Montana FWP officials gathered DNA evidence from the scene of the attack to determine which grizzly was responsible for Treat's death. Denali National Park and Preserve

A 20-year-old grizzly bear is responsible for the death in June of a United States Forest Service law enforcement officer, according to an investigation Montana Fish, Wildlife and Parks (FWP) released last week. The male grizzly killed Brad Treat, 38, while he was mountain biking June 29 on a trail near Glacier National Park, ABC News reported.

“Treat was mountain biking on a trail with another male at the time of the attack,” Flathead County Sheriff Chuck Curry said, via ABC News. “It appears they likely surprised the bear and Treat was taken off his bike by the bear. He was pronounced dead at the scene. The second rider was able to exit the area to summon help and was not injured or involved in the attack.”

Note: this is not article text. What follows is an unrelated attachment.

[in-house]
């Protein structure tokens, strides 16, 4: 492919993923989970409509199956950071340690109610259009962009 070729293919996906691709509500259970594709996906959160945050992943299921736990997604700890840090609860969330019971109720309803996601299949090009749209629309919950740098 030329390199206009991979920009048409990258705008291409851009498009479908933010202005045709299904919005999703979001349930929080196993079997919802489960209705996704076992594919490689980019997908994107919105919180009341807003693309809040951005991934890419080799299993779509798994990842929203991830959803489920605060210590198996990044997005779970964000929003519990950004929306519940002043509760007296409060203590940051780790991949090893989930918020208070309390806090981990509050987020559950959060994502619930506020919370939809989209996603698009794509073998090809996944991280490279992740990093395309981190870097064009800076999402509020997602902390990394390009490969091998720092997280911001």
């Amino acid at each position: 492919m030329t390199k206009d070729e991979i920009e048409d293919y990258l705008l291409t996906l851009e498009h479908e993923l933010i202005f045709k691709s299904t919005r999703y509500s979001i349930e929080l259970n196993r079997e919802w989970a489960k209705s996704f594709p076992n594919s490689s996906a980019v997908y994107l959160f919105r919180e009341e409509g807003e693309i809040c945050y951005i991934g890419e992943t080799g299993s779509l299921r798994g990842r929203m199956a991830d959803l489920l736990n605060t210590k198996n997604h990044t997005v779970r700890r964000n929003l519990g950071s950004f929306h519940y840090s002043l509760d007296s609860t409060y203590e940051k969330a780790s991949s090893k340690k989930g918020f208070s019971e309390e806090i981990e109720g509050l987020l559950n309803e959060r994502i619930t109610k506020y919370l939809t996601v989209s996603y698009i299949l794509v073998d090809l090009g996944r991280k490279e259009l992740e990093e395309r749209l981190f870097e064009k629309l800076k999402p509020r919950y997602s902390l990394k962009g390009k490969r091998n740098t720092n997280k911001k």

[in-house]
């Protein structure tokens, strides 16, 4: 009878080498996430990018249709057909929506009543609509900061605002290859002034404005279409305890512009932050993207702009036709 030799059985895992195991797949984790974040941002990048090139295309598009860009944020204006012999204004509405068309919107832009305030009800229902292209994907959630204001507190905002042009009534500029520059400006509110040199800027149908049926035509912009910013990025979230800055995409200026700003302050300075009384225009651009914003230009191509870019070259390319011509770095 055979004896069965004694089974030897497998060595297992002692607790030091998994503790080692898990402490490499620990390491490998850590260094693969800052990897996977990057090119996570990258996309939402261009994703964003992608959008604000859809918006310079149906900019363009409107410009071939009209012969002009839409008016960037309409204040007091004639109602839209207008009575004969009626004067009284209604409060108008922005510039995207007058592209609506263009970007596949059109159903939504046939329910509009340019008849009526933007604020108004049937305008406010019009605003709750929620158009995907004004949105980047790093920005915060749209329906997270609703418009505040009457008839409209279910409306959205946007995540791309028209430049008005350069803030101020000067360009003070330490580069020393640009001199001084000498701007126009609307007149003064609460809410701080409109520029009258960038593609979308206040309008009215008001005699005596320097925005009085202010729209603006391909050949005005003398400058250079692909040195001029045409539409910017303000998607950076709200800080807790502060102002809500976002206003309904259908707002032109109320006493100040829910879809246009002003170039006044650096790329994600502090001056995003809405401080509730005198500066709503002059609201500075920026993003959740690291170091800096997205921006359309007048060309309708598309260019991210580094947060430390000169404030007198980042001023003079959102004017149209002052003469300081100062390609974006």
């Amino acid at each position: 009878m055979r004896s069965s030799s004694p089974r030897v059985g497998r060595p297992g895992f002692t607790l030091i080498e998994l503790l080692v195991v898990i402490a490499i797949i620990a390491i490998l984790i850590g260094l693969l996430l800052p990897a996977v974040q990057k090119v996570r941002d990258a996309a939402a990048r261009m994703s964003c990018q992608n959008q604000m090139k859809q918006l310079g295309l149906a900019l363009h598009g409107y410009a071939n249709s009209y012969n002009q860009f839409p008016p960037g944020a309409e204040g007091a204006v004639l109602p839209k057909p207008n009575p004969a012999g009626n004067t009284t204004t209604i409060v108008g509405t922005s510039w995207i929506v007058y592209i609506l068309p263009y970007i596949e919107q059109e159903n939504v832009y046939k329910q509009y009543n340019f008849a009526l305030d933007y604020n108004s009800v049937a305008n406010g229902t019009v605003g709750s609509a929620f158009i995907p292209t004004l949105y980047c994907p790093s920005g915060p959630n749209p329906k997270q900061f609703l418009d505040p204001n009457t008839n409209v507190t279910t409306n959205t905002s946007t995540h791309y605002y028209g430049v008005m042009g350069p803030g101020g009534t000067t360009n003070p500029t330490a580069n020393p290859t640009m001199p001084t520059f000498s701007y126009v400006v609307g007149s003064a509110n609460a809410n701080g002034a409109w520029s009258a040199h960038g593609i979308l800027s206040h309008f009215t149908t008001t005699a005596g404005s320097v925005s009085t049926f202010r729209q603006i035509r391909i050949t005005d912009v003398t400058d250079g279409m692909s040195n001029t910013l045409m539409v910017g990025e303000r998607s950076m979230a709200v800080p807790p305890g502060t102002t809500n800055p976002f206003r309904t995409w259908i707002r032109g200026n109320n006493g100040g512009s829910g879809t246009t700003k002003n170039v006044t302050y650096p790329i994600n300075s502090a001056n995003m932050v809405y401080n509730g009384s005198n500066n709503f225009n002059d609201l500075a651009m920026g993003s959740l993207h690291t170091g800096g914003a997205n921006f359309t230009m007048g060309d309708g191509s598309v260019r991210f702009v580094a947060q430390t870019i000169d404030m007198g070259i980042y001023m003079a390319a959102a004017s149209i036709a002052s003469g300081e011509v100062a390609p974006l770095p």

Montana FWP investigators collected hair samples and other DNA evidence from the scene of the attack and determined the grizzly had been captured, but not collared, in 2006 in Glacier National Park as part of a study, according to the Bonner County Daily Bee. The bear hadn’t previously been on the radar for interactions with humans. “This bear has no management history and as far as we know the bear has not had any previous conflicts with humans,” according to the Montana FWP report, via the Bonner County Daily Bee.

Treat was off-duty when the attack occurred, and didn’t have bear spray or a firearm with him. The Bonner County Daily Bee reports wardens and other officers searched for the bear after the attack but were unable to locate it. John Fraley, a Montana FWP spokesman, says it wouldn’t be unusual for a bear to wander outside of the park boundaries.

Treat had been a U.S. Forest Service officer for 15 years, according to the Flathead Beacon. A statement from Treat’s wife, Somer, was read at his memorial service. “I was so lucky to be his sidekick for all the years we have had, just as everyone he came in contact with feels lucky too,” Somer Treat wrote, via the Flathead Beacon. “He changed lives. He was not just liked, he was loved. He was not just respected, he was admired. He was not just average, he was exceptional.”